Ground broken for Sanford Bemidji Behavioral Health Crisis Center

Work has begun for Bemidji’s behavioral health crisis center.

According to a release from Sanford Health, the inpatient psychiatric facility is a partnership with Beltrami County and will be the first of its kind to offer adult psych beds within 90 miles of Bemidji.

The Behavioral Health Crisis Center will also be the first to feature an Emergency Psychiatric Assessment Treatment and Healing, or EmPATH, unit for both adults and adolescents in Northwest Minnesota.

The 12,000-square-foot facility will be on Hannah Avenue between the Sanford Health Primewest Residential Support Center and the Sanford Bemidji Medical Center and will have eight beds for adult psych care.

The EmPATH unit will be able to provide outpatient crisis care.

The EmPATH unit, according to officials, should relieve some of the pressure on Sanford’s Emergency Department, as that is where mental health or substance abuse patients in crisis must stay until a psychiatric bed, often hundreds of miles away, can be found.

“For someone who is experiencing a mental or substance use crisis, an ER can be overstimulating and even overwhelming,” explained Ashlea McMartin, MS, LPCC, clinical manager of community-based mental health services at Sanford Health Bemidji, including the Mobile Crisis Unit and the future Crisis Center.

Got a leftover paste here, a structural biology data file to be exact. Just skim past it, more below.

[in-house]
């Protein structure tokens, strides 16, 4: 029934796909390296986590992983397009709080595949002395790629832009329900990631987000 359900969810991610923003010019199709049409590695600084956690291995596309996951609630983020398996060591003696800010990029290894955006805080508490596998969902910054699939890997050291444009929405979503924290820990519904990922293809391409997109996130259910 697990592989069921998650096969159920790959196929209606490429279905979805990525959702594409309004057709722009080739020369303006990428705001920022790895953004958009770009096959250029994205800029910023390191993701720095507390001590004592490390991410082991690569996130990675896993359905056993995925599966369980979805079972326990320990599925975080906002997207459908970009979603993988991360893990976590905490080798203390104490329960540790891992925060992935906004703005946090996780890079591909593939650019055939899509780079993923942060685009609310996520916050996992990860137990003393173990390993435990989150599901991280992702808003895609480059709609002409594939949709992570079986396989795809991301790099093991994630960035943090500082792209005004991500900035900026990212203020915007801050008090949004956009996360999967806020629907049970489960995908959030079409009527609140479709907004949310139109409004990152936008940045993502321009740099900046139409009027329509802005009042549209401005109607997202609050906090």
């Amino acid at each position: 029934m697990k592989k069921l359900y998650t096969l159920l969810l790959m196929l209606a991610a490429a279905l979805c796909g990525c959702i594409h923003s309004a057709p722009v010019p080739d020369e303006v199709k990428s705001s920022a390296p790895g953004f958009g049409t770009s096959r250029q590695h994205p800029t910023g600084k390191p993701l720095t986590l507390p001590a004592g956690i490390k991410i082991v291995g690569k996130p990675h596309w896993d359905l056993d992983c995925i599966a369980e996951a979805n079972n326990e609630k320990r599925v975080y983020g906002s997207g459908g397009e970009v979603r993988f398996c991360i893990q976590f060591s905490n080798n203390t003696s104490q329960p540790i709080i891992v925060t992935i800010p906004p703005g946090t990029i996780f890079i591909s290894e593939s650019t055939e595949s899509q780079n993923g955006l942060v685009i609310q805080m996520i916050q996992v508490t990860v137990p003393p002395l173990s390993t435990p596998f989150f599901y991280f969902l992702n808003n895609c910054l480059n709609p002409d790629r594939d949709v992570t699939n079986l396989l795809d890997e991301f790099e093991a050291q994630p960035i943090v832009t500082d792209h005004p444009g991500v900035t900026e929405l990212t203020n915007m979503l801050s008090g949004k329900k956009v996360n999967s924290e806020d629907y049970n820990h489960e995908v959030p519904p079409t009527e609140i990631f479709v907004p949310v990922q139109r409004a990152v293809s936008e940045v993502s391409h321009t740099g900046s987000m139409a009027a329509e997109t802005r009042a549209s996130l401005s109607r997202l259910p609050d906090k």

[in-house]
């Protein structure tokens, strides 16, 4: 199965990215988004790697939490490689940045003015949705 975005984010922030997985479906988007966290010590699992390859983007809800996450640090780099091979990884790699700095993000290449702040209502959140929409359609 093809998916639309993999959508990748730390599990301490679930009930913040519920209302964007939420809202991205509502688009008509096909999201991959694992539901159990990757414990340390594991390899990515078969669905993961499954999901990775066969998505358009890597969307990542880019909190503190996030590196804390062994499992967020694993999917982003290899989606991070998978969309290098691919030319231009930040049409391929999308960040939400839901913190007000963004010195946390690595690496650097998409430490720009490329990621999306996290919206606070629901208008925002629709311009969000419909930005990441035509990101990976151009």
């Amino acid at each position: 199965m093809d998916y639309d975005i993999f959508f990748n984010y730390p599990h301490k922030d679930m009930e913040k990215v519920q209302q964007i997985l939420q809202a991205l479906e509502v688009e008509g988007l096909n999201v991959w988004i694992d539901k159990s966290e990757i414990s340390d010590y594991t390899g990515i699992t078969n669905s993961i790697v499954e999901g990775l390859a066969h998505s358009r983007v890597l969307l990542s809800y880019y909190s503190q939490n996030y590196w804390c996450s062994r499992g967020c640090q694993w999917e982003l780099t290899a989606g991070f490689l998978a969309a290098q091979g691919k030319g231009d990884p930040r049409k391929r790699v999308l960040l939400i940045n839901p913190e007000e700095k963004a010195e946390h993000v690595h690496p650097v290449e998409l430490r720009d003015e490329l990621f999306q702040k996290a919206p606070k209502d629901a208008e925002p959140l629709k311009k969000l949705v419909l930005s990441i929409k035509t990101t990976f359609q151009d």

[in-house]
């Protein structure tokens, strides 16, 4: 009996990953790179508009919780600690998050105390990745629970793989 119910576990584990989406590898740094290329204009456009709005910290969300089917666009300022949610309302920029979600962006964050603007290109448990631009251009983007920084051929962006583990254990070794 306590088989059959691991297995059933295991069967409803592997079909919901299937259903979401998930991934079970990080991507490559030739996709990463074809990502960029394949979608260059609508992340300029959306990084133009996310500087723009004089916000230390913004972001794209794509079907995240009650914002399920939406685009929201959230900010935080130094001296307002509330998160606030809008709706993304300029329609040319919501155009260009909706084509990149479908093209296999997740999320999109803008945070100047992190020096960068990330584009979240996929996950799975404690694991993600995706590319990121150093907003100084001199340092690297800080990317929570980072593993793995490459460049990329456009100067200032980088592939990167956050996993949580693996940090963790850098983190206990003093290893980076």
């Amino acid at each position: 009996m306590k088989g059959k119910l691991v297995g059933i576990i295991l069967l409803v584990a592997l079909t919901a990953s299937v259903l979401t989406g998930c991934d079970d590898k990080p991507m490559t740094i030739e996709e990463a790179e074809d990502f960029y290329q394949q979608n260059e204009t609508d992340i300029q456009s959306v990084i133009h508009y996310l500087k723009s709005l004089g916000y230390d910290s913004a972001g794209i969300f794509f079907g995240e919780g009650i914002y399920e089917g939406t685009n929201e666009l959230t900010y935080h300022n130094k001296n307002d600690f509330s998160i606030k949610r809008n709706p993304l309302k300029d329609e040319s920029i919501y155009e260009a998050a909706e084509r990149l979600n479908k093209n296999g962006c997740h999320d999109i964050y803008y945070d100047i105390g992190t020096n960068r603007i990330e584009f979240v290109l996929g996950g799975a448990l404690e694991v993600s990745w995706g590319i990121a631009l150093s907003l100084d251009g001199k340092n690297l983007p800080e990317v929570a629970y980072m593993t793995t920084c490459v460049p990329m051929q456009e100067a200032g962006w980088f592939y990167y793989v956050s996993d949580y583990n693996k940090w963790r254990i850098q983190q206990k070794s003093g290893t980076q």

“The EmPATH unit and crisis center will provide an environment that is optimal to deescalate a patient’s crisis and help get them the tailored care they need right away.”

The Sanford Bemidji Mobile Crisis unit saw a 23% increase in encounters during 2019-2020 and an additional 44% increase from 2020-2021.

The Bemidji ER sees additional patients in crisis who report directly to the ER for care.

In 2020, the Sanford Bemidji Medical Center saw a total of 406 patients in crisis who required inpatient psychiatric care.

“We are immensely grateful for our partnership with Beltrami County, the county commissioners, the Department of Health and Sanford Health Foundation donors for this project, including the George W. Neilson Foundation,” shared Susan Jarvis, president and CEO of Sanford Health Bemidji.

“We look forward to offering patients the care they need close to home and in the best care setting possible.”

“Having these new crisis resources readily available within our area will not only take pressure off of our local ER and hospital, but this collaboration with Sanford will close the gap in much needed services, help keep families together and positively impact those in and around our county for generations to come,” expressed Tom Barry, Beltrami County Administrator.

The facility should be constructed over the course of the next year by Kraus-Anderson.

Over half of the $6.2 million project was made possible through a grant from the Minnesota Department of Health, with another $1.45 million from American Rescue Plan funding obtained by Beltrami County.

The remainder of the project will be funded through philanthropic dollars via the Sanford Health Foundation of Northern Minnesota.

Donor opportunities are still available for those who would like to contribute toward the project before its opening in late fall 2022.

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